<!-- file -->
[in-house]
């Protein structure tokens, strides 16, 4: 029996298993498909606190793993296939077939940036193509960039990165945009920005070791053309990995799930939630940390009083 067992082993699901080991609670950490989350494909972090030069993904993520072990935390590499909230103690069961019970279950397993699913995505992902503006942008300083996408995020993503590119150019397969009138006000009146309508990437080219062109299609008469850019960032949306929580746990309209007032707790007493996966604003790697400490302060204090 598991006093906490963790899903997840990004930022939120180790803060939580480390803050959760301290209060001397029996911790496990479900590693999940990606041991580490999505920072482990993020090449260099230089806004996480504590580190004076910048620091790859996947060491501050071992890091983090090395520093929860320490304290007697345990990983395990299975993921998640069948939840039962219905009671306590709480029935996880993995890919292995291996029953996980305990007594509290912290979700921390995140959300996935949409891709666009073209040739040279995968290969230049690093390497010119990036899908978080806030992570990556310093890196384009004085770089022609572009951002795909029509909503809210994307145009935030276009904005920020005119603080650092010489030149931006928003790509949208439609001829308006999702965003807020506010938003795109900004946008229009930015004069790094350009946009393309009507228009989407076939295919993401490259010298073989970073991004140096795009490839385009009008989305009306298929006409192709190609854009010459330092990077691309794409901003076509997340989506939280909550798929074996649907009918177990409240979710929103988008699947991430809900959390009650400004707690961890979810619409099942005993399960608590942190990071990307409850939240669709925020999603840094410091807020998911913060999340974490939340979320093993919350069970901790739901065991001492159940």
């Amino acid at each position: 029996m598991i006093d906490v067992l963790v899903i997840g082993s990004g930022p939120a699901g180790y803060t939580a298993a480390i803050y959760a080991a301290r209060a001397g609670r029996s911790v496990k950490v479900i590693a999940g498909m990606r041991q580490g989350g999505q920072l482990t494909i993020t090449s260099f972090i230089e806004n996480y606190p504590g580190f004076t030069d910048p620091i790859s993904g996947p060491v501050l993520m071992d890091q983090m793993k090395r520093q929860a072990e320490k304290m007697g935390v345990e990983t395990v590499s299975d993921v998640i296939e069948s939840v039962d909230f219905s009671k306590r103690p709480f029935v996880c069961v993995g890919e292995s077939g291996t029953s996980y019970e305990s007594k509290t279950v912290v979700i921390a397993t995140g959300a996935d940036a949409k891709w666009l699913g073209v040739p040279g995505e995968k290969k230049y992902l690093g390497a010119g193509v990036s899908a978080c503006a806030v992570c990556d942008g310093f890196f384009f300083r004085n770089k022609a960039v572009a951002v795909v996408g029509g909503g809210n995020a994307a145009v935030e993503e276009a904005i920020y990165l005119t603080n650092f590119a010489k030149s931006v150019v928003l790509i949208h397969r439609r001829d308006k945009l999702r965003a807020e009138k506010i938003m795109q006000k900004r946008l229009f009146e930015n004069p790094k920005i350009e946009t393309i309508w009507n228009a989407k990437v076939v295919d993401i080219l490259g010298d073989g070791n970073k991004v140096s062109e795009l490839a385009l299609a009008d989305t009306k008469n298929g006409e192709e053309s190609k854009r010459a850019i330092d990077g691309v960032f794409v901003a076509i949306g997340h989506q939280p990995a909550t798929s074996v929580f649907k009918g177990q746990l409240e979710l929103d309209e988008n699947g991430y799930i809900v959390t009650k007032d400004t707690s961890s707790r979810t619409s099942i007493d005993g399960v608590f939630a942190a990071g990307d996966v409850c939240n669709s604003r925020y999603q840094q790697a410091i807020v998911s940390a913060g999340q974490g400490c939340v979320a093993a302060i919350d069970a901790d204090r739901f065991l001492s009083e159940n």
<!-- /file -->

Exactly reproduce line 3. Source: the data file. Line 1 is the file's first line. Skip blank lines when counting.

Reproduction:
């Amino acid at each position: 029996m598991i006093d906490v067992l963790v899903i997840g082993s990004g930022p939120a699901g180790y803060t939580a298993a480390i803050y959760a080991a301290r209060a001397g609670r029996s911790v496990k950490v479900i590693a999940g498909m990606r041991q580490g989350g999505q920072l482990t494909i993020t090449s260099f972090i230089e806004n996480y606190p504590g580190f004076t030069d910048p620091i790859s993904g996947p060491v501050l993520m071992d890091q983090m793993k090395r520093q929860a072990e320490k304290m007697g935390v345990e990983t395990v590499s299975d993921v998640i296939e069948s939840v039962d909230f219905s009671k306590r103690p709480f029935v996880c069961v993995g890919e292995s077939g291996t029953s996980y019970e305990s007594k509290t279950v912290v979700i921390a397993t995140g959300a996935d940036a949409k891709w666009l699913g073209v040739p040279g995505e995968k290969k230049y992902l690093g390497a010119g193509v990036s899908a978080c503006a806030v992570c990556d942008g310093f890196f384009f300083r004085n770089k022609a960039v572009a951002v795909v996408g029509g909503g809210n995020a994307a145009v935030e993503e276009a904005i920020y990165l005119t603080n650092f590119a010489k030149s931006v150019v928003l790509i949208h397969r439609r001829d308006k945009l999702r965003a807020e009138k506010i938003m795109q006000k900004r946008l229009f009146e930015n004069p790094k920005i350009e946009t393309i309508w009507n228009a989407k990437v076939v295919d993401i080219l490259g010298d073989g070791n970073k991004v140096s062109e795009l490839a385009l299609a009008d989305t009306k008469n298929g006409e192709e053309s190609k854009r010459a850019i330092d990077g691309v960032f794409v901003a076509i949306g997340h989506q939280p990995a909550t798929s074996v929580f649907k009918g177990q746990l409240e979710l929103d309209e988008n699947g991430y799930i809900v959390t009650k007032d400004t707690s961890s707790r979810t619409s099942i007493d005993g399960v608590f939630a942190a990071g990307d996966v409850c939240n669709s604003r925020y999603q840094q790697a410091i807020v998911s940390a913060g999340q974490g400490c939340v979320a093993a302060i919350d069970a901790d204090r739901f065991l001492s009083e159940n």